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I’m a pretty happy hiker. I found a tree to climb. Rigby wasn’t impressed.

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Clearing the tree line, clouds broiled around us, we saw white posts and gave high-fives for reaching our high point goal. All downhill from here…well, sort of.

We gazed across the canyon at Meadows ski area, always impressed by its immensity.

We descended toward Lamberson Spur and hooked up with the Gnarl Ridge trail, headlights ready as we knew we would run out of daylight shortly after Elk Meadows, with a large stream crossing further down now consigned to darkness.

We just flew down the arrow straight Elk Meadows trail as we lost the daylight, still a few hours from closing our loop. I chased Rigby at a fast clip, powering over rises, drunk with the ecstasy of hours of continuous movement.  I’ve extended my endurance dramatically the last three years, and I find I get into a really pleasant zone after so many hours on trail. I had more power and felt faster after nine hours than I did at two. Then, I’m good for ten, twelve, even up to around eighteen hours on trail, so long as I keep eating and drinking. This has really pushed me toward more trail Ultras, with the confidence I can handle 50k trail runs without concern of finishing.

I hear Craig say behind me, ‘I hope that log is still there’ and my ‘hoo-boy’ detector goes off, here’s some fun!  I crawled across it, not wanting to risk my balance after ten hours on the trail on walking on a slick log.  Rigby ran across and looked at me like ‘Rut’s the big deal, Ruzan?’ Oh, and if you look close, the log is utterly compromised, splitting into pieces, and probably will be in the stream soon, if it isn’t already.  Thankfully, I didn’t notice that until we were across it.

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We returned finally to the Lamberson Spur junction, where Rigby posed for some scary night photos.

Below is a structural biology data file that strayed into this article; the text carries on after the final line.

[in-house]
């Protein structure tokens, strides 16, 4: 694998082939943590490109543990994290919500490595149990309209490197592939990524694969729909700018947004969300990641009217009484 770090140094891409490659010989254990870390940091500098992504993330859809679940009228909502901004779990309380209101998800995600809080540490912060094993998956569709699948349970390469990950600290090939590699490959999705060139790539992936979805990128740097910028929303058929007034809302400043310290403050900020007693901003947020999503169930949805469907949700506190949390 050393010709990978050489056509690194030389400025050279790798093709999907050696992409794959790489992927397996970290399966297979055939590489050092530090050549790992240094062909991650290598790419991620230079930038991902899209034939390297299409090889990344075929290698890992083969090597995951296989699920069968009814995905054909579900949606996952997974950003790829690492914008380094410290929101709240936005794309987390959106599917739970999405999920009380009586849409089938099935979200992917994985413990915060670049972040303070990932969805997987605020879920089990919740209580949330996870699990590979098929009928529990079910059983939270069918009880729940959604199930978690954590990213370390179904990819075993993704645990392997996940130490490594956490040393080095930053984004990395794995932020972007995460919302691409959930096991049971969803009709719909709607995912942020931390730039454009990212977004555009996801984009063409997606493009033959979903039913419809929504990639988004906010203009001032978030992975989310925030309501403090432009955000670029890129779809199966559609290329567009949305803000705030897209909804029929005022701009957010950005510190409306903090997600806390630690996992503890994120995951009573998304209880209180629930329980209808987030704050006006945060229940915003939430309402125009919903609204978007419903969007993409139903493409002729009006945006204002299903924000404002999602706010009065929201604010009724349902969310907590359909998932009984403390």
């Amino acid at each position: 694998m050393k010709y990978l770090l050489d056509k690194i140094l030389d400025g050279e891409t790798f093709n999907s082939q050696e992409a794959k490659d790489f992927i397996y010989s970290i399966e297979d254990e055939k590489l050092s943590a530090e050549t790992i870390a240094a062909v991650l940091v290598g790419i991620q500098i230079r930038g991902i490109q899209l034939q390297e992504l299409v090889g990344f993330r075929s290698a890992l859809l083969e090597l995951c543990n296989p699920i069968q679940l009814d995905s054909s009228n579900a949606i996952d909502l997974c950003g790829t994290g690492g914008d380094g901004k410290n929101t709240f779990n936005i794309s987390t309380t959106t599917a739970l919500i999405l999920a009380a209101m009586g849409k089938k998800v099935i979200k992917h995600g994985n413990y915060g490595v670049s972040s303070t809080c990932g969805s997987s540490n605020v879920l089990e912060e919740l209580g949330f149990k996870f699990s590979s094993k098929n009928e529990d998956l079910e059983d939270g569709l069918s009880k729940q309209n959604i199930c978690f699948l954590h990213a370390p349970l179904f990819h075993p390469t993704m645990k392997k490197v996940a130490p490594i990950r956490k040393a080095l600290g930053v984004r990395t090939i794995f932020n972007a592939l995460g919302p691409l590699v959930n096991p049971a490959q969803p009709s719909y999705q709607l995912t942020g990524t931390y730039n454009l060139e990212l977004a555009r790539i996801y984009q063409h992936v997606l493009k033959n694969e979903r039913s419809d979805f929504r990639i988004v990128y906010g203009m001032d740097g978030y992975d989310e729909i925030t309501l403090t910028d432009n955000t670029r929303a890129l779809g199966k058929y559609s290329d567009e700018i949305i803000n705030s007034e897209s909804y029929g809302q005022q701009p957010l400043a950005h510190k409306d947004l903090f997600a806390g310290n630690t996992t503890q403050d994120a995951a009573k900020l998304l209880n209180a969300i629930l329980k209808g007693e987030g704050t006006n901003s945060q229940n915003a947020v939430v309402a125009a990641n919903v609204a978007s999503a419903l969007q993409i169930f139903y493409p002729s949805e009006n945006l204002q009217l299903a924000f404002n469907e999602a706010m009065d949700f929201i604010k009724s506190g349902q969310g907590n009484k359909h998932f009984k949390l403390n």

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We finally hit the trailhead after a few hours hiking in the dark, one of my favorite things to do.  As a kid, I’d run into the forest at night with my Aussie, Lucy, just to feel and hear the deep woods at night.   Our current Aussie, Luna, won’t be up for this level of hike for a few years even, but I look forward to someday showing her this part of the wonderful world in which we live. 

Miles of blowdown sure killed our moving average, but what a great day on the trail!

There’s a bat-shit-crazy option for the next time we do this hike, adding a few miles and another ~500-1000′ of climbing, some on snow, to visit the Bandit Rock/Boulder. It’s a giant rock that tumbled down from the summit block of Hood sometime in the last 20 years, visible from the top of Cooper Spur. I’ve been there once, and it seems a shame to pass just underneath it again, so it’s also on the menu for the next trip in June 2019.

Thanks to Craig for his photos, and to Rigby for being our stalwart adventure companion!

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Additional excellent resources for this hike:

Lamberson Spur Loop Hike:

https://www.oregonhikers.org/field_guide/Lamberson_Spur_Loop_Hike

Bandit Rock Trip Report – truly, named after a box of cheap wine:

https://www.oregonhikers.org/forum/viewtopic.php?t=16904

Warum bin ich ich und warum nicht du?

I am a girl, running in high alpine meadows
Brown dress, with yellow and pink flowers
Simple black boots, I climb higher, joyfully free
The shadow of the Matterhorn, above me
Fields of flowers, could there be anything better?

I am a child, in war-ravaged Berlin
The pain of hunger and sadness of loss
Filling my stomach instead of food
Alone, my family gone, my tears flow
I know no hope for my future, yet here it comes

I am a boy, running through tall trees with my dog
Stately Doug Fir, and tall Cedars bear witness to our bliss
We have no set destination, my pup and I
We journey for the pure joy of it
Timelessly, we roam, at least until dinnertime

I am a woman, tall and strong
I climb over boulders in alpine fields of Glacier Lilly
Bold; nearly reckless, some might say, truth be told
The rocky slope slides and I fall, inexorably toward Eternity
Contemplating my impending end, I agree

I am no one, I am a body walking
On this Earth, yet not of it
Why am I me, and why not you?
Why am I here, and why not there?
How am I all of these, yet none of them?

*with inspirational credit to Peter Handke’s ‘Lied Vom Kindsein’ (Song of a Child)